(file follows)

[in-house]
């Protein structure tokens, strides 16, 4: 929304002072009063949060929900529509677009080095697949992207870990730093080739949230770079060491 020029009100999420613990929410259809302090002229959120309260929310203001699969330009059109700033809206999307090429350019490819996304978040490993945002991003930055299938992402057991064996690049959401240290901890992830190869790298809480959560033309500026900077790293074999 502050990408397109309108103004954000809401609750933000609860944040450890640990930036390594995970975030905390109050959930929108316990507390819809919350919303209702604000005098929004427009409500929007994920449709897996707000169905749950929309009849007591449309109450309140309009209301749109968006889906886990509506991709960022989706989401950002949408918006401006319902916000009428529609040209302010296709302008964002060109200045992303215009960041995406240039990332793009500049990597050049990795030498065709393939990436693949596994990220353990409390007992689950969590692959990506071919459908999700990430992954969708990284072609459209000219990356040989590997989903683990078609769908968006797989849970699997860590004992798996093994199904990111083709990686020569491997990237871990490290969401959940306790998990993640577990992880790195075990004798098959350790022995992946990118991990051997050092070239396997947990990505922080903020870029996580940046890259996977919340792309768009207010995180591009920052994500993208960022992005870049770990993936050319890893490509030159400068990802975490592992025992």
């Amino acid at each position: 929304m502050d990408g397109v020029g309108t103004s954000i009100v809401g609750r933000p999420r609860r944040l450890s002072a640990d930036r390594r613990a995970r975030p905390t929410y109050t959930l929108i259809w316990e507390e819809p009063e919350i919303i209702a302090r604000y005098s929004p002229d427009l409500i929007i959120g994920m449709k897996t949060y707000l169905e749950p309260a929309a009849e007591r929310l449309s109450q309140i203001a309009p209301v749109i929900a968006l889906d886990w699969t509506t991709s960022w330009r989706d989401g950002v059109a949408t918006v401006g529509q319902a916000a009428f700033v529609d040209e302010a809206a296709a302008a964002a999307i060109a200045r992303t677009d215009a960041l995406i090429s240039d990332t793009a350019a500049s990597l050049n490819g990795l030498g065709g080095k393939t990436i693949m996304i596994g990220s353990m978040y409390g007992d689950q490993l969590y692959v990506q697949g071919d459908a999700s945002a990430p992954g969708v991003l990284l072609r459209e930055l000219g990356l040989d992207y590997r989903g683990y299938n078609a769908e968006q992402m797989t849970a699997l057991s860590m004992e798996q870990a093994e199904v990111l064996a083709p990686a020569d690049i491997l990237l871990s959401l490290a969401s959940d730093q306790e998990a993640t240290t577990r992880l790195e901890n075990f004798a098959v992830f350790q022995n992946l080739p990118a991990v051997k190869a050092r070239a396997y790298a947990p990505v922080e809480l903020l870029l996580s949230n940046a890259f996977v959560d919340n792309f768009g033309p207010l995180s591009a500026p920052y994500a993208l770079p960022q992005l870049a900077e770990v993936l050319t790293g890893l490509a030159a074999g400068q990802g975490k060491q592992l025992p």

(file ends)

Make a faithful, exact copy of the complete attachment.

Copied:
[in-house]
């Protein structure tokens, strides 16, 4: 929304002072009063949060929900529509677009080095697949992207870990730093080739949230770079060491 020029009100999420613990929410259809302090002229959120309260929310203001699969330009059109700033809206999307090429350019490819996304978040490993945002991003930055299938992402057991064996690049959401240290901890992830190869790298809480959560033309500026900077790293074999 502050990408397109309108103004954000809401609750933000609860944040450890640990930036390594995970975030905390109050959930929108316990507390819809919350919303209702604000005098929004427009409500929007994920449709897996707000169905749950929309009849007591449309109450309140309009209301749109968006889906886990509506991709960022989706989401950002949408918006401006319902916000009428529609040209302010296709302008964002060109200045992303215009960041995406240039990332793009500049990597050049990795030498065709393939990436693949596994990220353990409390007992689950969590692959990506071919459908999700990430992954969708990284072609459209000219990356040989590997989903683990078609769908968006797989849970699997860590004992798996093994199904990111083709990686020569491997990237871990490290969401959940306790998990993640577990992880790195075990004798098959350790022995992946990118991990051997050092070239396997947990990505922080903020870029996580940046890259996977919340792309768009207010995180591009920052994500993208960022992005870049770990993936050319890893490509030159400068990802975490592992025992």
């Amino acid at each position: 929304m502050d990408g397109v020029g309108t103004s954000i009100v809401g609750r933000p999420r609860r944040l450890s002072a640990d930036r390594r613990a995970r975030p905390t929410y109050t959930l929108i259809w316990e507390e819809p009063e919350i919303i209702a302090r604000y005098s929004p002229d427009l409500i929007i959120g994920m449709k897996t949060y707000l169905e749950p309260a929309a009849e007591r929310l449309s109450q309140i203001a309009p209301v749109i929900a968006l889906d886990w699969t509506t991709s960022w330009r989706d989401g950002v059109a949408t918006v401006g529509q319902a916000a009428f700033v529609d040209e302010a809206a296709a302008a964002a999307i060109a200045r992303t677009d215009a960041l995406i090429s240039d990332t793009a350019a500049s990597l050049n490819g990795l030498g065709g080095k393939t990436i693949m996304i596994g990220s353990m978040y409390g007992d689950q490993l969590y692959v990506q697949g071919d459908a999700s945002a990430p992954g969708v991003l990284l072609r459209e930055l000219g990356l040989d992207y590997r989903g683990y299938n078609a769908e968006q992402m797989t849970a699997l057991s860590m004992e798996q870990a093994e199904v990111l064996a083709p990686a020569d690049i491997l990237l871990s959401l490290a969401s959940d730093q306790e998990a993640t240290t577990r992880l790195e901890n075990f004798a098959v992830f350790q022995n992946l080739p990118a991990v051997k190869a050092r070239a396997y790298a947990p990505v922080e809480l903020l870029l996580s949230n940046a890259f996977v959560d919340n792309f768009g033309p207010l995180s591009a500026p920052y994500a993208l770079p960022q992005l870049a900077e770990v993936l050319t790293g890893l490509a030159a074999g400068q990802g975490k060491q592992l025992p």